The Supreme Court has agreed to take up a case that will allow it to rule again on whether universities may consider race in admissions decisions — and given the makeup of the conservative-dominated panel, affirmative action supporters are concerned.
For years, race-based affirmative action has been losing support in the United States — but this post explains why it is still important. It’s not just to reverse historical discrimination — something that it seems many conservatives would rather have us forget — but also because of the benefits of diversity to individual students and American society.
America historically prided itself on being a melting pot of cultures. Some people may pretend college admissions are based on a meritocracy, but, of course, they aren’t, and race-based affirmative action has been a critical mechanism to help create diverse communities at schools.
I asked Natasha Warikoo, professor of sociology at Tufts University, about this issue, and below you can read her analysis about why race-based affirmative action is still important. She is the author of the 2016 book “The Diversity Bargain: And Other Dilemmas of Race, Admissions, and Meritocracy at Elite Universities.” Her new book, being published in May, is “Race at the Top: Asian Americans and Whites in Pursuit of the American Dream in Suburban Schools.”
I very rarely include bibliographies in blog posts, but this subject warrants a reading list for those who are interested, so you will find Warikoo’s at the end. The piece is also loaded with links.
By Natasha Warikoo
1. Simply put, American society continues to suffer from racial inequality, so affirmative action provides more equitable opportunities for a top-notch college education.
Racial inequality in the United States stems partly from the ongoing knock-on effects of past exclusion and discrimination. For example, White families have had more opportunities over generations to accumulate wealth; that wealth often aids middle-class Whites as they go to buy their first home. The average White family today holds more than $170,000 in net assets, compared with just $17,000 for the average Black family. In turn, middle-class Black families tend to live in more disadvantaged neighborhoods than middle-class White families. This affects where their children go to school, and who they go to school with.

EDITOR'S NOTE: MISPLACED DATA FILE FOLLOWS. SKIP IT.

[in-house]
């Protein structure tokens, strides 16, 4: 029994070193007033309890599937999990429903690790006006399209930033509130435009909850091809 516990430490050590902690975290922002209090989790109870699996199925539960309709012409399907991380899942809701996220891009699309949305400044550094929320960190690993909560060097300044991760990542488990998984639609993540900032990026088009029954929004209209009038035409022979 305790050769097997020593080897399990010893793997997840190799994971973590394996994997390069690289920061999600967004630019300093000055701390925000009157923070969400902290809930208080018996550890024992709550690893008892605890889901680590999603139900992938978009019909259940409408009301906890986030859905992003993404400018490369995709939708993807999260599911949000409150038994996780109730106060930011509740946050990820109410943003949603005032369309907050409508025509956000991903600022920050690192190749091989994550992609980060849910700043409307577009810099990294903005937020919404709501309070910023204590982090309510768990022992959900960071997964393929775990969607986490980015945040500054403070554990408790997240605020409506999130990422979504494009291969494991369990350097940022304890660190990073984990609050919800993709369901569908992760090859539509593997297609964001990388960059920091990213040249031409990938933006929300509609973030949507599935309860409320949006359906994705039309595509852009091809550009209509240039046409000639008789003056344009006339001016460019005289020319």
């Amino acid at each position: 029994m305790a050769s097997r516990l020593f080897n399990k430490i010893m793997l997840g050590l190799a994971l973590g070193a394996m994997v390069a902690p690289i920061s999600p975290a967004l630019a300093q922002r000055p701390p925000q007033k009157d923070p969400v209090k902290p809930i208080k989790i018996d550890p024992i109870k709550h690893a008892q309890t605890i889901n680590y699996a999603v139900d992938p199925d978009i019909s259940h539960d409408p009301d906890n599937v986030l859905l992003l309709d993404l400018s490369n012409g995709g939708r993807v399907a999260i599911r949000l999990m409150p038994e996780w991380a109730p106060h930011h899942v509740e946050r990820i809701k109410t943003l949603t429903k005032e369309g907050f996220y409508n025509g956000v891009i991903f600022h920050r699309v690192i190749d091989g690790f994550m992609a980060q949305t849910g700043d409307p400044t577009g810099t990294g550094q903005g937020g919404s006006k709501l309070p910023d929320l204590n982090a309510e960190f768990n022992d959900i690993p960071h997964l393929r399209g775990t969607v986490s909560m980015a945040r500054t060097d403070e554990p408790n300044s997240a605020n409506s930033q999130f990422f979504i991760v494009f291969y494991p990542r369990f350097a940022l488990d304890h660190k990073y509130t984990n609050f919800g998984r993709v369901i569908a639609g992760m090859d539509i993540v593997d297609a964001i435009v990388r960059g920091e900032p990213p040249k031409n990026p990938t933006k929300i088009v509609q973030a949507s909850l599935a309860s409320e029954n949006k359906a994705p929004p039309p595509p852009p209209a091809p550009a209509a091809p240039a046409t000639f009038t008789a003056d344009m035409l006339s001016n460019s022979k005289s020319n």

But history is not the only driver of racial inequality. Decades of research have shown that unequal opportunities continue to shape the educational experiences of Black, Latino and Native American youths, even within the same schools, and even with well-meaning teachers. To take one example, when tested for unconscious bias, most teachers show pro-White, anti-Black bias. In turn, when teachers hold implicit racial bias, their Black students have demonstrably worse learning outcomes. Black youths also experience more disciplinary surveillance at school and harsher punishments for the same behaviors compared with their White peers.
In contrast, White youths tend to enjoy many privileges in the United States. These privileges include growing up, on average, in more affluent neighborhoods and attending higher-performing schools than Black and Latino youths, even of the same social class; and having parents with more financial resources to support their development. Increasingly, Asian Americans, too, benefit from privileges previously associated with Whites. The two largest subgroups of Asian Americans — Indian Americans and Chinese Americans — have incomes and levels of education that, on average, surpass those of Whites, due in part to U.S. immigration policy since the 1960s, which has made it much easier for highly educated Asians to move to the United States compared with low-skilled Asians.
Studies show that even middle- and upper middle-class Black Americans don’t reap the benefits associated with financial security that others enjoy. A recent study found that Black adults in the United States born in households with incomes above the 80th percentile (in 2019, more than $142,000 per year) are as likely to fall to the bottom 20 percent as they are to remain in the top 20 percent; in contrast, White adults are five times as likely to remain in the top 20 percent as they are to slip to the bottom 20 percent.